What's My Alternative: Precription Drugs for Alzheimer's

By Nicole Duncan

For Joyce Potter, a 73-year-old in Lutherville, Maryland, simple tasks like buttoning her shirt or tying her shoes have become impossible thanks to her Alzheimer’s diagnosis three years ago. In addition to memory loss, the disease has affected her muscle memory and coordination. She says she is often confused and struggles with depression as a result.

The Conventional Rx: Potter was given a prescription for cholinesterase inhibitors, drugs shown to prevent memory loss from progressing as quickly as it otherwise would, as well as an antidepressant—both of which made her feel sleepy and lethargic.

The Alternative Rx: Once a week, Potter attends therapeutic art class, where she paints, draws, sculpts, or takes photos along with others struggling with Alzheimer’s. The instructor, Elizabeth Cockey, teaches her patients how to relearn the creative process—for example, how to grip a paintbrush and how to stroke it across a canvas.

“Art therapy helps patients regain muscle memory because it actively engages both hemispheres of the brain,” explains Cockey. “When a patient habitually performs hand-eye–coordinated activities—something most artistic endeavors involve—her brain forms new branches of neurons, which equate to building new memories,” she says. “Also, the act of creating art reinforces a patient’s sensory memories—feelings and emotions associated with events.” Working with different types of art also helps Alzheimer’s patients develop pattern recognition, which transfers to recognizing and remembering certain features in someone’s face.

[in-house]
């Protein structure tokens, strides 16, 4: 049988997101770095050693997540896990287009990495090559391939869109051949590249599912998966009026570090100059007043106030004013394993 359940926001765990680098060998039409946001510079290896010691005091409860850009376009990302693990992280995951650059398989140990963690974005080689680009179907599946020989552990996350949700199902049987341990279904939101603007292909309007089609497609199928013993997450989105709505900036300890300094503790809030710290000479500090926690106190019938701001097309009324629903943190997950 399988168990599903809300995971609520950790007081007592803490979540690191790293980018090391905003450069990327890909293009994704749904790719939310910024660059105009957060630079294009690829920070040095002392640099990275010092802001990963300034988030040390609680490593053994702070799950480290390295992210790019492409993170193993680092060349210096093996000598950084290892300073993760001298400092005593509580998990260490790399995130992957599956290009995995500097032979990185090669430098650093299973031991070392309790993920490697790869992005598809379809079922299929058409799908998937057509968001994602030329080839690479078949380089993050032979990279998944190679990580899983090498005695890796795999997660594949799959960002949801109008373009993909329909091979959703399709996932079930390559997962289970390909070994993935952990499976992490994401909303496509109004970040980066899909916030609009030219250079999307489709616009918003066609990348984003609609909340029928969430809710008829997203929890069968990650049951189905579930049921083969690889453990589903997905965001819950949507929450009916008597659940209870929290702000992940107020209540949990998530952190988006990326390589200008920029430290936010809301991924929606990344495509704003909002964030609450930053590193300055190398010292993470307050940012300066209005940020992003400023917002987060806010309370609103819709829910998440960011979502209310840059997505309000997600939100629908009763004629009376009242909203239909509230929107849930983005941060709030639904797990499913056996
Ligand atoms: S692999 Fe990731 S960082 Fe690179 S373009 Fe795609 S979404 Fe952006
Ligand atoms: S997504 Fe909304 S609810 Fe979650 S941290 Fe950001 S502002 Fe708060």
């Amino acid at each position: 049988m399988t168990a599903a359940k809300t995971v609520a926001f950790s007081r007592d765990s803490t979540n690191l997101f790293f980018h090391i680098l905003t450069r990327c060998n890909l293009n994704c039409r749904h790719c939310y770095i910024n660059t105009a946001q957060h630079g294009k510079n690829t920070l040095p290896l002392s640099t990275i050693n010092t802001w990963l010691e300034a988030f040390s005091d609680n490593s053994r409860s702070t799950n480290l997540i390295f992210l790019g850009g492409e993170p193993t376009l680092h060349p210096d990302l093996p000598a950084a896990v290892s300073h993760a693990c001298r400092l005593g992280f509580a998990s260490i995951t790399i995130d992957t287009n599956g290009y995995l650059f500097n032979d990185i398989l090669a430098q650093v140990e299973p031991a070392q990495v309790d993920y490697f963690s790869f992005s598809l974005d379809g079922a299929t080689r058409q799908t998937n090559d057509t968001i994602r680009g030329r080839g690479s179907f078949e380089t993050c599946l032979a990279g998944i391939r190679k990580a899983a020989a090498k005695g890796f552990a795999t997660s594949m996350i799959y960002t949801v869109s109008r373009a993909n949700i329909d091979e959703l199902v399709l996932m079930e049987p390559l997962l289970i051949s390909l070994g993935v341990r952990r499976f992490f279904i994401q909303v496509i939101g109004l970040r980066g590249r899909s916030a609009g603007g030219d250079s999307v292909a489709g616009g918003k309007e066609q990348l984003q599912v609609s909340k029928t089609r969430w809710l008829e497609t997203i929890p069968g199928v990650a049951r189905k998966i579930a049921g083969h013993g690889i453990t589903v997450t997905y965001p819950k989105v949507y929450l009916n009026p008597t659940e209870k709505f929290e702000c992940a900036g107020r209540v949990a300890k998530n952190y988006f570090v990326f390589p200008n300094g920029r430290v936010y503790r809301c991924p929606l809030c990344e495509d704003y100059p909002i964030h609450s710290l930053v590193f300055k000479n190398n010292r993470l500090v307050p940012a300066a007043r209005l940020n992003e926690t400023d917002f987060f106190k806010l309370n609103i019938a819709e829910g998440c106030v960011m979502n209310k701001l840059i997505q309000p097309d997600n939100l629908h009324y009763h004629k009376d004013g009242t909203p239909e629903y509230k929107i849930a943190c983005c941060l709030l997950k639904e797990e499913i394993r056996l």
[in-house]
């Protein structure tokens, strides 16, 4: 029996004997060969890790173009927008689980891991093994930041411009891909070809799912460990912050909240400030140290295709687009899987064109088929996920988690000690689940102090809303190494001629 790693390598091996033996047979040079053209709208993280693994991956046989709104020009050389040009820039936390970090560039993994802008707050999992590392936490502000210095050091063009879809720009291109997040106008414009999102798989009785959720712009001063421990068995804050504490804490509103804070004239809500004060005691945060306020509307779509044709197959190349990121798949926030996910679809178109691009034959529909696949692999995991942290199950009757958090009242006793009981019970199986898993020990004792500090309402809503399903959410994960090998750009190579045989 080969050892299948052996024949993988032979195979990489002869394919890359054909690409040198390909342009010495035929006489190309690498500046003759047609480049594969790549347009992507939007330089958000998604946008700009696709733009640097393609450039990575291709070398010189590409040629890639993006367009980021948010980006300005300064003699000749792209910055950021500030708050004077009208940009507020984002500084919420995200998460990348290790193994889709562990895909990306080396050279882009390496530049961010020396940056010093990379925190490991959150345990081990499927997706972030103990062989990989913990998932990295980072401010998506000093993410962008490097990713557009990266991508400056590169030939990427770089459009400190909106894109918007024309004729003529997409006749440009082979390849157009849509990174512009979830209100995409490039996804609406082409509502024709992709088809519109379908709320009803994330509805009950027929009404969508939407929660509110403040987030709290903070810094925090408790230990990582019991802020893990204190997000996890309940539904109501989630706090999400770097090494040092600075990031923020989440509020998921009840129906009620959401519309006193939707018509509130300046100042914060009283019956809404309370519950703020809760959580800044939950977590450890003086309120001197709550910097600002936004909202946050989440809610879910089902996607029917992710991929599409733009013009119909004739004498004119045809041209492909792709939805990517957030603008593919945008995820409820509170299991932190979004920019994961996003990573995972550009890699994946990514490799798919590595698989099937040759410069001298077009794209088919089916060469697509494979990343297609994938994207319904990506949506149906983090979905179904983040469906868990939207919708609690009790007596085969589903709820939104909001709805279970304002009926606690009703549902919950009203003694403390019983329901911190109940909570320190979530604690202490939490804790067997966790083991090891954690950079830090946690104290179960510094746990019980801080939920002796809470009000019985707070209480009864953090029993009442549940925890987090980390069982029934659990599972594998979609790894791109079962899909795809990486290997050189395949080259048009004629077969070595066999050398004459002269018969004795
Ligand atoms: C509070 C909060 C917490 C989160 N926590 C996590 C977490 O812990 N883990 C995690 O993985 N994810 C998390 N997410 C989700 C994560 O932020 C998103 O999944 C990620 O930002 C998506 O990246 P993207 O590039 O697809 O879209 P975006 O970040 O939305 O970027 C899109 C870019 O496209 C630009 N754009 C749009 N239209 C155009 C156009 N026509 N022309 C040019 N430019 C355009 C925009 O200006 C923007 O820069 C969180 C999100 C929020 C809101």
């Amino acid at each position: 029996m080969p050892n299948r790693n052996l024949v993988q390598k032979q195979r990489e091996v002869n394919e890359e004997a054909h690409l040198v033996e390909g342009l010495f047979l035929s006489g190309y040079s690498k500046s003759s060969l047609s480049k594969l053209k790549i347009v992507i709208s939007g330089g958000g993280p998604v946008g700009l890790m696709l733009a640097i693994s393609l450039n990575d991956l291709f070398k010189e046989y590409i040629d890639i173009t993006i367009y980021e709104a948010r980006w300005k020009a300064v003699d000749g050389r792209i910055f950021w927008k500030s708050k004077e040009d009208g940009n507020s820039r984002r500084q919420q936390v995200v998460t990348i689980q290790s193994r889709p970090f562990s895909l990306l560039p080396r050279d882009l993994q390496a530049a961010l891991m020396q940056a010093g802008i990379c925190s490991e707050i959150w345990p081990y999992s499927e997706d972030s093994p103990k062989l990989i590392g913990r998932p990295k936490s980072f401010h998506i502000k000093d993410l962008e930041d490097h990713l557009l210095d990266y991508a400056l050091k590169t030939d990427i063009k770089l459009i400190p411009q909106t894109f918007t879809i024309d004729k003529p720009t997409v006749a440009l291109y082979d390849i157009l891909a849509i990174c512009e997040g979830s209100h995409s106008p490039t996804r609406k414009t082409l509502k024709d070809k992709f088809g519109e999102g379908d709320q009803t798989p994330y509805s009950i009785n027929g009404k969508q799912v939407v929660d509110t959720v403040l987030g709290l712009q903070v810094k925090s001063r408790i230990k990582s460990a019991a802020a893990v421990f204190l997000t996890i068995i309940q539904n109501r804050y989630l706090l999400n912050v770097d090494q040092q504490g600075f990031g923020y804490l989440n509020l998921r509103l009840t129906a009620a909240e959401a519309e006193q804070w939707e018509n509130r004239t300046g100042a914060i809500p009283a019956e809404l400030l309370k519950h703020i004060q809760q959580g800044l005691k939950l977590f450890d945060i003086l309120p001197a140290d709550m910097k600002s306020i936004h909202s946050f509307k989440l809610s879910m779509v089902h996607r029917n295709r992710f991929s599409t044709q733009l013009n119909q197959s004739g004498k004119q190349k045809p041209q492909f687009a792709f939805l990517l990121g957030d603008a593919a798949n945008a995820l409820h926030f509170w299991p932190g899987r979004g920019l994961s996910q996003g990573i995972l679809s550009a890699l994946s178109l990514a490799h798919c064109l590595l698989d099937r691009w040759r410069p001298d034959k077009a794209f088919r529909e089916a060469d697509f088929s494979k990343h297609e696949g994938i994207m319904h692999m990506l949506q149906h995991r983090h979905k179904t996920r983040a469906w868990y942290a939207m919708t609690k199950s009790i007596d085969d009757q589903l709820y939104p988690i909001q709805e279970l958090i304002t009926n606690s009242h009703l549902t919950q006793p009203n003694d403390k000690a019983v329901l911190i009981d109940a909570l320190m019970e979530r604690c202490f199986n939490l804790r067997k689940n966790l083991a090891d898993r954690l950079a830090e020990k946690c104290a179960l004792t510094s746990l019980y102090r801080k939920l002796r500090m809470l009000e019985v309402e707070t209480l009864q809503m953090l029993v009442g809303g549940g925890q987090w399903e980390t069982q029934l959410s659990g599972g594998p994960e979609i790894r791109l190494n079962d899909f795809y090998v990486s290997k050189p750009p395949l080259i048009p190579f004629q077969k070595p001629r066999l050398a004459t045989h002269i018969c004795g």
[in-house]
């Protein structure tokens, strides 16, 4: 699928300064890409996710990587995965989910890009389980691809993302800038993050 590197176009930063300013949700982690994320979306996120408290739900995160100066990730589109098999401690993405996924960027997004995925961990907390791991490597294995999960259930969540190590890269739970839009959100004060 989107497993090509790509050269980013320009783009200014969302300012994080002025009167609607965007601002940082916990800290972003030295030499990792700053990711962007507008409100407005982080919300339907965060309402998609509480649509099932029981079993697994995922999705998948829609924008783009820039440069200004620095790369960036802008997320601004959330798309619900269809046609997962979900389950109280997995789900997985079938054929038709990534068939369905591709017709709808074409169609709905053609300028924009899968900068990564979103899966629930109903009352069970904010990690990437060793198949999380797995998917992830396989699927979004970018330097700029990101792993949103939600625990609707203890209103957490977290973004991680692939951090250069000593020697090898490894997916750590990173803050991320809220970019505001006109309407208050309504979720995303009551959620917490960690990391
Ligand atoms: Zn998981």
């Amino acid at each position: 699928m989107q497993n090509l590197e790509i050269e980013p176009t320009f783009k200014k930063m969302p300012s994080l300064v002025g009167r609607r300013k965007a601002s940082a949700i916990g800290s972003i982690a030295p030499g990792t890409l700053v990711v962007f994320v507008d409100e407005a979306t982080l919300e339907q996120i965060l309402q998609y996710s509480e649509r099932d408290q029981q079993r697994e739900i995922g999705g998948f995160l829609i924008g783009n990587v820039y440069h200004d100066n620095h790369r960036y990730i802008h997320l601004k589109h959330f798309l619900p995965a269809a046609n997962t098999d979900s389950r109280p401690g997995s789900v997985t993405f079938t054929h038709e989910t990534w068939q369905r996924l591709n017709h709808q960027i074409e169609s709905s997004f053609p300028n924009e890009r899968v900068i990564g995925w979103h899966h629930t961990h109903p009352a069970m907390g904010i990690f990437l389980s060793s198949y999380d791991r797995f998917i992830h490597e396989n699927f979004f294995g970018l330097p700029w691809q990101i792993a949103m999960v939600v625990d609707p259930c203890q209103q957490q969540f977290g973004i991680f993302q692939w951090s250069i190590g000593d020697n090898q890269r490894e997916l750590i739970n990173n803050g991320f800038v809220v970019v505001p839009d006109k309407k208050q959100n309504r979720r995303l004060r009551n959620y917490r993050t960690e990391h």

The outcome: “My art classes haven’t just improved how I feel, they’ve empowered me to believe I can get better,” says Potter. Within six months of attending Cockey’s one-hour art therapy class once a week, Potter’s attention span grew from about three seconds to 30 minutes. Learning how to paint again also helped her regain coordination—she can button her shirt and tie her shoes again. Even better, she depends less on her medications and is better able to recognize her friends and loved ones. “Also, seeing my paintings on the wall gives me a sense of accomplishment and happiness.”